The United Nations (UN), along with nonprofit loan provider Kiva, is working with the government of Sierra Leone to develop a blockchain-based identification system for the country.
According to a press release from Kiva, Sierra Leone President Julius Maada Bio announced the project at the UN General Assembly, where he said, “Sierra Leone will now modernize its Credit Reference Bureau and radically transform its financial inclusion landscape.”
The national ID system is intended to provide data on citizens in an effort to make it easier to determine credit scores. According to Kiva, 80% of citizens in the country are unbanked, and only 2,000 people are covered by the country’s credit bureau. Two major barriers to access to financial services are the lack of formal identification for many, as well as unverifiable credit histories.
Xavier Michon, of the UN Capital Development Fund (UNCDF), said, “Through this implementation, Sierra Leone is setting out to build one of the most advanced, secure credit bureaus. It could serve as a model for both developing and developed nations in the future.”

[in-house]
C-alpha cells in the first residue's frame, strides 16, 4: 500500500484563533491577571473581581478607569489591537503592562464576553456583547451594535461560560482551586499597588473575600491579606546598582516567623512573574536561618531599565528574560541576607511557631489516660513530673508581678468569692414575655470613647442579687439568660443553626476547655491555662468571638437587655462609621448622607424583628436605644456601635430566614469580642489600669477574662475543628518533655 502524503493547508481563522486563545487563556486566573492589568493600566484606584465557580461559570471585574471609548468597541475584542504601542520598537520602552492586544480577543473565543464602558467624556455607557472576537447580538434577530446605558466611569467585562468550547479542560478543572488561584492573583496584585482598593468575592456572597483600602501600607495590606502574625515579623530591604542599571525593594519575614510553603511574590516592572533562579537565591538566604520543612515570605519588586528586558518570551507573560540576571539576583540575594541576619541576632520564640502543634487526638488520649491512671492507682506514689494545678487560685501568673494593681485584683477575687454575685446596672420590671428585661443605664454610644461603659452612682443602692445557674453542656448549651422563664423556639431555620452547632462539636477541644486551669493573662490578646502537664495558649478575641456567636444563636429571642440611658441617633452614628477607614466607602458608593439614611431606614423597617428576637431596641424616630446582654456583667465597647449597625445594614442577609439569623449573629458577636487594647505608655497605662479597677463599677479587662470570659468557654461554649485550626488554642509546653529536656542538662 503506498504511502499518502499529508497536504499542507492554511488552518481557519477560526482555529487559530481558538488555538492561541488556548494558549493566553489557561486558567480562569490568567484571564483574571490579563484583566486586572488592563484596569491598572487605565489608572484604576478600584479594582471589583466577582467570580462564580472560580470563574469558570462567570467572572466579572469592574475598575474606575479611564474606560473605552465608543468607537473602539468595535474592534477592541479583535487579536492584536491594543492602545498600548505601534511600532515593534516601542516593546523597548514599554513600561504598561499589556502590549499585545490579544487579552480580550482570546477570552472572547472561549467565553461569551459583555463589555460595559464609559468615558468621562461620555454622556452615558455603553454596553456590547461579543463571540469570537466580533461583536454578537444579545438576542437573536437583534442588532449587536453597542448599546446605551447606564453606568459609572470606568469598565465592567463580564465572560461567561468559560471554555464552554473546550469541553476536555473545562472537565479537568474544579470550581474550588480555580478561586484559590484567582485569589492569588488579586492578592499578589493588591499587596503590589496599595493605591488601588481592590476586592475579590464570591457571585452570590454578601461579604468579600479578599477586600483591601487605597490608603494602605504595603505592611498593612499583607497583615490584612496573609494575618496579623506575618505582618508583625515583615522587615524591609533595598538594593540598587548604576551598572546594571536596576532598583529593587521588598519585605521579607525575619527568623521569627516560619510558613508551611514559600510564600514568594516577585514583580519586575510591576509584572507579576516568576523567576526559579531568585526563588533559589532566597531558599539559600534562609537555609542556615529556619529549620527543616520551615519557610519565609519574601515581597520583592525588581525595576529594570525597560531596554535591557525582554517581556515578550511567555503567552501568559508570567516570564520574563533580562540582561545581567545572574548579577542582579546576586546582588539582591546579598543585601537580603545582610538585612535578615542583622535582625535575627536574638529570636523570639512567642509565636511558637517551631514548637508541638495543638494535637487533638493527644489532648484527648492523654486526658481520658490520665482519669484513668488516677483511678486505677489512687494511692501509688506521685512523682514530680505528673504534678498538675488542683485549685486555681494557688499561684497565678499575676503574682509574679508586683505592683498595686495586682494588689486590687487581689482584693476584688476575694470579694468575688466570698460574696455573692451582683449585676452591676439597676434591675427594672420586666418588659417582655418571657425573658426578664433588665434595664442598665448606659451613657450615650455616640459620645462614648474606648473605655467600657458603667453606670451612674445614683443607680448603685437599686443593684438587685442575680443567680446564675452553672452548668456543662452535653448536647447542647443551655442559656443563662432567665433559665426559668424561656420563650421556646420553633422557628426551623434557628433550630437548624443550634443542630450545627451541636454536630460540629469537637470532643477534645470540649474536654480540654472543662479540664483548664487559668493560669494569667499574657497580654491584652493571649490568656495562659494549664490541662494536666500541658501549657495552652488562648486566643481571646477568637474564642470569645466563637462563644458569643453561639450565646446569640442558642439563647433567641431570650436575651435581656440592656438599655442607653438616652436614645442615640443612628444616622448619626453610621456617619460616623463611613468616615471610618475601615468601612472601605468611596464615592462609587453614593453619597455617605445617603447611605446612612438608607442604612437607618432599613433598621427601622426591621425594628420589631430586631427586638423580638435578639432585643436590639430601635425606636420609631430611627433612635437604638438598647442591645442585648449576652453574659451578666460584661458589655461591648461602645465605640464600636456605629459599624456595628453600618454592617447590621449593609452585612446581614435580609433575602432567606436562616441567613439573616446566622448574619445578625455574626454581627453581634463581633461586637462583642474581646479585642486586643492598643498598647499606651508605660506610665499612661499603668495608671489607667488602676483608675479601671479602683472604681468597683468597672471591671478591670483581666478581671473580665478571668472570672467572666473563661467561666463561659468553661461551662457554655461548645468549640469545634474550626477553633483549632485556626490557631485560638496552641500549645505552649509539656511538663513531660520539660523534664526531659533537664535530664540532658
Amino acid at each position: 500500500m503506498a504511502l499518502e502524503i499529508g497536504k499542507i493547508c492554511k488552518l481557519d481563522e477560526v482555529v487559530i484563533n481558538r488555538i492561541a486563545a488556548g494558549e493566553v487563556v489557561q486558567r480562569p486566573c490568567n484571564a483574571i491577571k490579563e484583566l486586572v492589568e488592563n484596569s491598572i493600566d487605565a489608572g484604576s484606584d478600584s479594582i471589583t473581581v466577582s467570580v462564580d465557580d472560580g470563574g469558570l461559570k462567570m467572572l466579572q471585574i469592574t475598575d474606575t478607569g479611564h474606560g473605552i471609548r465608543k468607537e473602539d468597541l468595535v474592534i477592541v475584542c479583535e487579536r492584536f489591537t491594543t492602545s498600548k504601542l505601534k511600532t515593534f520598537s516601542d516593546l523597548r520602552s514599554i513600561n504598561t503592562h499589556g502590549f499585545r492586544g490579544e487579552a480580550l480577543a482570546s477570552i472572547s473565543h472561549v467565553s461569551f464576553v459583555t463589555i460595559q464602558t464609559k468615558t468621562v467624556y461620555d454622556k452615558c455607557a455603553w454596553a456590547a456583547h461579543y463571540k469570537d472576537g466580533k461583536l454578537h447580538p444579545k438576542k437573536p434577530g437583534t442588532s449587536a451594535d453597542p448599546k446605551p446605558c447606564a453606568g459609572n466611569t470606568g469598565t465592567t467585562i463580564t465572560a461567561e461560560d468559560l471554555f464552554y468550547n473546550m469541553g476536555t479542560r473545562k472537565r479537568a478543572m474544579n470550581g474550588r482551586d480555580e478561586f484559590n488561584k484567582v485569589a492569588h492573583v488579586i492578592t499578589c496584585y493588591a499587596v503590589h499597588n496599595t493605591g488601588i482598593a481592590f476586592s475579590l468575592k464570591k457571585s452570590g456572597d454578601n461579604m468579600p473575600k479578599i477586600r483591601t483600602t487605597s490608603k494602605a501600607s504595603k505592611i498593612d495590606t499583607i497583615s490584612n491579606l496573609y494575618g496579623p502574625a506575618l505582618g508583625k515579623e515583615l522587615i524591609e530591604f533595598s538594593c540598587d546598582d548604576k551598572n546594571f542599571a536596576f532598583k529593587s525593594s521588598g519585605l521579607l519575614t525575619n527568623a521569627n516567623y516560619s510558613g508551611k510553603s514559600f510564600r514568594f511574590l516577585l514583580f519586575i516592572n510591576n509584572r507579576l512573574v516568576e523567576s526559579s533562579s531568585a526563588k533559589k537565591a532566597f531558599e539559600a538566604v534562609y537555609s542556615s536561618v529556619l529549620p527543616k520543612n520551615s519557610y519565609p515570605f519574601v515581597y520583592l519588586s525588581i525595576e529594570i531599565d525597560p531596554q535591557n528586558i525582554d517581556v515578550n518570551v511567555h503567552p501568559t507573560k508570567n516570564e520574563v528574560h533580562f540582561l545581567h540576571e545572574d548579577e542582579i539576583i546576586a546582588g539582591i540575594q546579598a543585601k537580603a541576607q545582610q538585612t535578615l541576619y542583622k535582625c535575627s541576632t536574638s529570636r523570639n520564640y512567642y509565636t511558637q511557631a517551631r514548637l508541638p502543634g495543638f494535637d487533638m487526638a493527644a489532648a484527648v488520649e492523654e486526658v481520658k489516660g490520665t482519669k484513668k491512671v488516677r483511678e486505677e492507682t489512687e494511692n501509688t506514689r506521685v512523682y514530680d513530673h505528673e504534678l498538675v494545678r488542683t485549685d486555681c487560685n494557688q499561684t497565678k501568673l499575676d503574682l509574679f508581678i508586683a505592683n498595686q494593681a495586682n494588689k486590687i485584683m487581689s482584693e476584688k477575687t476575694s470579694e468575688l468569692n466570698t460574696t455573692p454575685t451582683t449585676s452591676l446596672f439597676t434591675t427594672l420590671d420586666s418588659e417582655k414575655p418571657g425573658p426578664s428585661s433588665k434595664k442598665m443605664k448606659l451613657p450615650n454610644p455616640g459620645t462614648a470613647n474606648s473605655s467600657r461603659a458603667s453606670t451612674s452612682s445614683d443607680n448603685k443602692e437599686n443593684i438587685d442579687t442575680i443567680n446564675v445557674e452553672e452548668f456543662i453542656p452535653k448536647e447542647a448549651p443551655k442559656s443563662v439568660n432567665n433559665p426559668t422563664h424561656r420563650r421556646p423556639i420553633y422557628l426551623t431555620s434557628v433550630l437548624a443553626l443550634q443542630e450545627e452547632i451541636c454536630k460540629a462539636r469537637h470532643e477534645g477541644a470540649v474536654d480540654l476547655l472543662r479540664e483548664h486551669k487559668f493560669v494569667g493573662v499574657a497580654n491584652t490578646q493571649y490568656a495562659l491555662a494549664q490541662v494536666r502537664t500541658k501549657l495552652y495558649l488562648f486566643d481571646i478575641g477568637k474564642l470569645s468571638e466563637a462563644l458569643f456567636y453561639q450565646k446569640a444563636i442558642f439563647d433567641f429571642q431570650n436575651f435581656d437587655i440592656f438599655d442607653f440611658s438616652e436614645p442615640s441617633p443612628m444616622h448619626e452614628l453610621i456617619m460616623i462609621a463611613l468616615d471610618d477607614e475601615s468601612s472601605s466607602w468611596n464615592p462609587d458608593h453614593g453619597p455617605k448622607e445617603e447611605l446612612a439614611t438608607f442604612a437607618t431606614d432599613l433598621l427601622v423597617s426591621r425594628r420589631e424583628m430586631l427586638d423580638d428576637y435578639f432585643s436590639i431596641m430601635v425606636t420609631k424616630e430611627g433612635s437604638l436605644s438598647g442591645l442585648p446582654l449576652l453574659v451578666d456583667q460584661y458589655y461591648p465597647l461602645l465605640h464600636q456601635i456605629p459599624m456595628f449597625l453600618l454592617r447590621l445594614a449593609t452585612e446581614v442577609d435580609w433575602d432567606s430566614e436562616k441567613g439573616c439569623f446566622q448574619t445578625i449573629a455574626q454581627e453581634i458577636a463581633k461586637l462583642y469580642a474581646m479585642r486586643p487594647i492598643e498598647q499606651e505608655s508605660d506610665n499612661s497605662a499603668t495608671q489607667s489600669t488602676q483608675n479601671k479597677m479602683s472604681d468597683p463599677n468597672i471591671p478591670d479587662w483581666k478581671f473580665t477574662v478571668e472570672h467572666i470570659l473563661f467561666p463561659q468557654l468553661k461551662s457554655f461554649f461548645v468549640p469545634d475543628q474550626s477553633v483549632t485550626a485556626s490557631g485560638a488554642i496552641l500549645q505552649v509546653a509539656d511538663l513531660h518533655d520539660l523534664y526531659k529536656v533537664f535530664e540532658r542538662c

Kiva CEO Neville Crawley said the project “can unlock capital for the populations who need it most, allowing lenders to massively increase services and the flow of funds to the world’s unbanked.”
Implementation is planned for 2019, with the first stage expected to take three years. Blockchain transactions will be used to monitor the lending and repayment process, where a borrower, through a Kiva wallet, provides information to financial institutions upon request. According to Kiva’s FAQ page on the matter, “the system is also very low cost to operate, eliminating the type of fees that might prevent people or institutions from using other credit reports.”
Kiva was founded in 2005 in San Francisco, and has provided loans in 81 countries to 3 million people, through 1.7 million lenders, with loans totaling $1.2 billion and with a 97% repayment rate.
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